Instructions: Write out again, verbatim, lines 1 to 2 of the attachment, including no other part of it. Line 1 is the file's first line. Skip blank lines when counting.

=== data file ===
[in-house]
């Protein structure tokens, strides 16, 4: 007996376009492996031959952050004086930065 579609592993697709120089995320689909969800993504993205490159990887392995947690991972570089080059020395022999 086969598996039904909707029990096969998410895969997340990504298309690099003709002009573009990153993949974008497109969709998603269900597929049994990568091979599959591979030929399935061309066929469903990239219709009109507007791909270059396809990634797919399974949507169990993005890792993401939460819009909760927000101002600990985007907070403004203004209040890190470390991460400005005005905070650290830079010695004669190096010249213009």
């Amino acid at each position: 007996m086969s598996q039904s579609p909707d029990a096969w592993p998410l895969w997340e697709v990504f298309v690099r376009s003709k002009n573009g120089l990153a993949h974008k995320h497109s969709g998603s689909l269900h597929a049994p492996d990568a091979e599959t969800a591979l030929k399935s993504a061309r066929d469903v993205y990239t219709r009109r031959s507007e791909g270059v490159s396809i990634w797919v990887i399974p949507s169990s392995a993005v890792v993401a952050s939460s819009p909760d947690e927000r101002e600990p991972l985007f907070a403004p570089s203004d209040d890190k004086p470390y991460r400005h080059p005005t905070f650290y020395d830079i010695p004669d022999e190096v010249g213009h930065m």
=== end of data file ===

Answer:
[in-house]
């Protein structure tokens, strides 16, 4: 007996376009492996031959952050004086930065 579609592993697709120089995320689909969800993504993205490159990887392995947690991972570089080059020395022999 086969598996039904909707029990096969998410895969997340990504298309690099003709002009573009990153993949974008497109969709998603269900597929049994990568091979599959591979030929399935061309066929469903990239219709009109507007791909270059396809990634797919399974949507169990993005890792993401939460819009909760927000101002600990985007907070403004203004209040890190470390991460400005005005905070650290830079010695004669190096010249213009």